Is fort shnadud cach ambi ria ndula
m’ chri, a Ri slan,
ic do guide dam cen dichil, an rimm a Ri richid ran
(On Thy protection is every one whereso he is; before departure of my body, O Perfect King, I am praying Thee without negligence, stay for me, O King of glorious heaven.)
LIV. THE PANEGYRICS (LA, VG)
There is little that need be said about these paragraphs, which are of conventional type. There are two references in VG which may, however, be noted. The first is to the relics left in the hollow elm, of which we have already heard at the beginning of these annotations: here said to have been deposited by Benen (the pupil of Patrick, and his successor in Armagh) and by Cumlach (the leper of Saint Patrick). The second is an allusion, on which I am unable to throw any light, to some evidently well-known story of a certain Peca and his blind pupil.
THE METRICAL PANEGYRIC IN LB
This is a patchwork of extracts from different sources.
1. Fifteen-syllable lines, with caesura at eighth syllable; every line ending in a trisyllabic word, rhyming (not always) with a word preceding the caesura. A dissyllable or trisyllable precedes the caesura. Rhythm of Tennyson’s Locksley Hall, proceeding by stress only, independent of vowel-quantity or hiatus. In line seven, ‘Keranus’ must be pronounced in four syllables, Kiaranus. Refers to the wizard’s prophecy, incident II.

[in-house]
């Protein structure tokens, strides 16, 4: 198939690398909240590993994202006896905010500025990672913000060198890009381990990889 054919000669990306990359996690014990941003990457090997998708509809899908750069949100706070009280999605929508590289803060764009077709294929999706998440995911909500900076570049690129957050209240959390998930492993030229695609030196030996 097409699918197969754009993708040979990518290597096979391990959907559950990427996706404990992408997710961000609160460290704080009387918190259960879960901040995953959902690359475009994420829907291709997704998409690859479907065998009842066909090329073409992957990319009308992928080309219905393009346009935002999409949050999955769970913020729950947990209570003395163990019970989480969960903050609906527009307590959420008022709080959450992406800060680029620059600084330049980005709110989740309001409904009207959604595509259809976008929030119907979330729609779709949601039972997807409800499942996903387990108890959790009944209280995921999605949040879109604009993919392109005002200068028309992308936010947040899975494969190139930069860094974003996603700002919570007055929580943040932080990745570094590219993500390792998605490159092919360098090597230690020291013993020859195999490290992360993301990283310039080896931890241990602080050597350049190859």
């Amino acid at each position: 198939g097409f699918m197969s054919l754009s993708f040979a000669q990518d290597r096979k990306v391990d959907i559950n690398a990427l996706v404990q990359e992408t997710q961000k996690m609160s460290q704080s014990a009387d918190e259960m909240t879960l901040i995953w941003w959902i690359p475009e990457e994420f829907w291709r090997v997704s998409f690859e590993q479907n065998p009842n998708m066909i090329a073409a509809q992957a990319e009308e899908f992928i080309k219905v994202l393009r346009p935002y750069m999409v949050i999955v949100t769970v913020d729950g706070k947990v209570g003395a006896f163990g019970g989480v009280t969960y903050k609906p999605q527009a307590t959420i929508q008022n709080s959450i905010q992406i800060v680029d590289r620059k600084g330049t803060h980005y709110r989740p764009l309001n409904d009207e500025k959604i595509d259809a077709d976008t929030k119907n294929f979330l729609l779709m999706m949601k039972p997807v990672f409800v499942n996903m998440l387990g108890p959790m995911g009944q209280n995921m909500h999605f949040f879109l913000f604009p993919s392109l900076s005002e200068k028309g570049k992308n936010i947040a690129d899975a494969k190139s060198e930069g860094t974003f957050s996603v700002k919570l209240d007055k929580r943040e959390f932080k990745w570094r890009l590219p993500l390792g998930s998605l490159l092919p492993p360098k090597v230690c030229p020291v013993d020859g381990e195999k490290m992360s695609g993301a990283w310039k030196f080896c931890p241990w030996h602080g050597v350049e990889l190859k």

2. Four lines, in Locksley Hall rhythm, with a dissyllabic rhyme running through the quatrain. Relates incident IX.
3. Four lines, twelve syllables trochaic, caesura at seventh syllable. Each line ends with a trisyllable or a tetrasyllable, with dissyllabic rhyme running through the quatrain. The rhythm is that of the following line (which is intentionally misquoted to serve the present purpose)—
“Gather roses while you may, time is still a-flying.”
The incident is not recorded in the prose lives; but it appears in the Book of the Dun Cow, in the story of the Birth of Aed Slaine (son of King Diarmait, reigned A.D. 595-600). Diarmait, it appears, had two wives (for, notwithstanding his friendship to Ciaran, he was but a half-converted pagan), by name Mugain and Muireann. Muireann had the misfortune to be bald, and Mugain, who, as is usual in polygamous households, was filled with envy of her, bribed a female buffoon to remove her golden headgear in public at the great assembly of Tailltiu (Telltown, Co. Meath), so as to expose the poor queen’s defect to the eyes of the mob. The messenger accomplished her purpose, but Muireann cried out, “God and Saint Ciaran help me in this need!” and forthwith a shower of glossy curling golden hair flowed from her head over her shoulders, before a single eye of the assembly had rested upon her. Compare Ciaran’s own experience, incident XLVI.